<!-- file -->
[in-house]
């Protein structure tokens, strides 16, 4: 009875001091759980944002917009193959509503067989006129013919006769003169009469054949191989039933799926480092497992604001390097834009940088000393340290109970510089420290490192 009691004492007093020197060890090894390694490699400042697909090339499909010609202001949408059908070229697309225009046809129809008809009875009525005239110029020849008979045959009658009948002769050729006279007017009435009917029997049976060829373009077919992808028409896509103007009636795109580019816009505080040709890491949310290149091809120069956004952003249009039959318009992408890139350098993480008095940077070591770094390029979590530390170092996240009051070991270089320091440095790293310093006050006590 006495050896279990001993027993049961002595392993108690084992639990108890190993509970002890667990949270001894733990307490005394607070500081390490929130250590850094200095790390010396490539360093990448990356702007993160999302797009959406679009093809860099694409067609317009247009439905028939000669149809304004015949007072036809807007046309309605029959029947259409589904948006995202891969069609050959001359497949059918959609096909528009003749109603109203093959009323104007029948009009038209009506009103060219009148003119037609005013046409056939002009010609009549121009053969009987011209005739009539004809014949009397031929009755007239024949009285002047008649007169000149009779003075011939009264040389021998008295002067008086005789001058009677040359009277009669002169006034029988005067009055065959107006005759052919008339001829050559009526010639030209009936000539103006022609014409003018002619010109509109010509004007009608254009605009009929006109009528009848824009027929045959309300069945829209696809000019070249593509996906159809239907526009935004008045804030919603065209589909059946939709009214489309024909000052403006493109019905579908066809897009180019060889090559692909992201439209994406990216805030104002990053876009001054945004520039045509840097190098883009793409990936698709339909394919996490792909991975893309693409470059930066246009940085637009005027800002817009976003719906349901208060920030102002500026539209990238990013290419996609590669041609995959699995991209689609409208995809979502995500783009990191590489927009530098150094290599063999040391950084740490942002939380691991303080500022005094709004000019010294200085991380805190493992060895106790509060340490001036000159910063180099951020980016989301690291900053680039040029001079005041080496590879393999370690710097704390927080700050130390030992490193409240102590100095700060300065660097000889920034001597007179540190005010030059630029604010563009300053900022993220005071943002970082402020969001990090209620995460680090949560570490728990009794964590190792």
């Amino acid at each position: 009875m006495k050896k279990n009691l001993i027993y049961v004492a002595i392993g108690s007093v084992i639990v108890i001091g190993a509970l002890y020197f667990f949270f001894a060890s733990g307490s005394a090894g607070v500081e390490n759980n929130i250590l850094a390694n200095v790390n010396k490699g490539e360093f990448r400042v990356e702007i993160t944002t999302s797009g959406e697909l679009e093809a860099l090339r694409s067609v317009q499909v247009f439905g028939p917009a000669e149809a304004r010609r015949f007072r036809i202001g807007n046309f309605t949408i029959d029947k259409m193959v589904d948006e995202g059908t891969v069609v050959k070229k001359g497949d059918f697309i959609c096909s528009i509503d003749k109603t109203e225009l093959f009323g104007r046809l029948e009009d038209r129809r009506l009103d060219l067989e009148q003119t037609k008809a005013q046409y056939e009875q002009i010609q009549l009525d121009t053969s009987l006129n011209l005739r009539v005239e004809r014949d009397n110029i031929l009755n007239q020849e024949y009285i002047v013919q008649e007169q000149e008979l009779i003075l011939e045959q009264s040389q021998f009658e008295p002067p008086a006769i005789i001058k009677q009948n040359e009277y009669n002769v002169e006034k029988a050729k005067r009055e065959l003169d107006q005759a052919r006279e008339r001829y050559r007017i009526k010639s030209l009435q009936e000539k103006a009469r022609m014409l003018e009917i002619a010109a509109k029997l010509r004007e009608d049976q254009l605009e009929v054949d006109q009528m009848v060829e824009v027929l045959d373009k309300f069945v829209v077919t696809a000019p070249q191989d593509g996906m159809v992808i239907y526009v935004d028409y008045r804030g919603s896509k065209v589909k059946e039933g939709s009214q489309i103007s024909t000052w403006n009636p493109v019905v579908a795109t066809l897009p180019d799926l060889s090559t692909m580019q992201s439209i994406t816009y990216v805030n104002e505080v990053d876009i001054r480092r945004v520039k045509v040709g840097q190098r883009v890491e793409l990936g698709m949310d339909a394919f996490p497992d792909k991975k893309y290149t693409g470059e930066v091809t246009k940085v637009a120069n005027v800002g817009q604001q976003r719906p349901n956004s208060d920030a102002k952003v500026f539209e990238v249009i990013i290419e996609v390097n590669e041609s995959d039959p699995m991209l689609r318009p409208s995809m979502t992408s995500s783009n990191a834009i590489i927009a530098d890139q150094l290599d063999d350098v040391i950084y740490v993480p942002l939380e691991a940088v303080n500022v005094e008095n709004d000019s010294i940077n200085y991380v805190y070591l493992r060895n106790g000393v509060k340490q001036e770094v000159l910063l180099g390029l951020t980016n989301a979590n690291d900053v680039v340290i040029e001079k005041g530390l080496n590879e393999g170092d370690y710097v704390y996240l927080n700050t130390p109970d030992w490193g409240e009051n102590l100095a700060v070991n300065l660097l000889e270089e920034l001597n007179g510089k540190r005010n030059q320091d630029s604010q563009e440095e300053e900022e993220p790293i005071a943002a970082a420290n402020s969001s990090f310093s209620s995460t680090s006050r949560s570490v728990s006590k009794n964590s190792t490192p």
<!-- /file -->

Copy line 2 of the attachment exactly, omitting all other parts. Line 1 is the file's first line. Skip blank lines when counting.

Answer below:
């Protein structure tokens, strides 16, 4: 009875001091759980944002917009193959509503067989006129013919006769003169009469054949191989039933799926480092497992604001390097834009940088000393340290109970510089420290490192 009691004492007093020197060890090894390694490699400042697909090339499909010609202001949408059908070229697309225009046809129809008809009875009525005239110029020849008979045959009658009948002769050729006279007017009435009917029997049976060829373009077919992808028409896509103007009636795109580019816009505080040709890491949310290149091809120069956004952003249009039959318009992408890139350098993480008095940077070591770094390029979590530390170092996240009051070991270089320091440095790293310093006050006590 006495050896279990001993027993049961002595392993108690084992639990108890190993509970002890667990949270001894733990307490005394607070500081390490929130250590850094200095790390010396490539360093990448990356702007993160999302797009959406679009093809860099694409067609317009247009439905028939000669149809304004015949007072036809807007046309309605029959029947259409589904948006995202891969069609050959001359497949059918959609096909528009003749109603109203093959009323104007029948009009038209009506009103060219009148003119037609005013046409056939002009010609009549121009053969009987011209005739009539004809014949009397031929009755007239024949009285002047008649007169000149009779003075011939009264040389021998008295002067008086005789001058009677040359009277009669002169006034029988005067009055065959107006005759052919008339001829050559009526010639030209009936000539103006022609014409003018002619010109509109010509004007009608254009605009009929006109009528009848824009027929045959309300069945829209696809000019070249593509996906159809239907526009935004008045804030919603065209589909059946939709009214489309024909000052403006493109019905579908066809897009180019060889090559692909992201439209994406990216805030104002990053876009001054945004520039045509840097190098883009793409990936698709339909394919996490792909991975893309693409470059930066246009940085637009005027800002817009976003719906349901208060920030102002500026539209990238990013290419996609590669041609995959699995991209689609409208995809979502995500783009990191590489927009530098150094290599063999040391950084740490942002939380691991303080500022005094709004000019010294200085991380805190493992060895106790509060340490001036000159910063180099951020980016989301690291900053680039040029001079005041080496590879393999370690710097704390927080700050130390030992490193409240102590100095700060300065660097000889920034001597007179540190005010030059630029604010563009300053900022993220005071943002970082402020969001990090209620995460680090949560570490728990009794964590190792």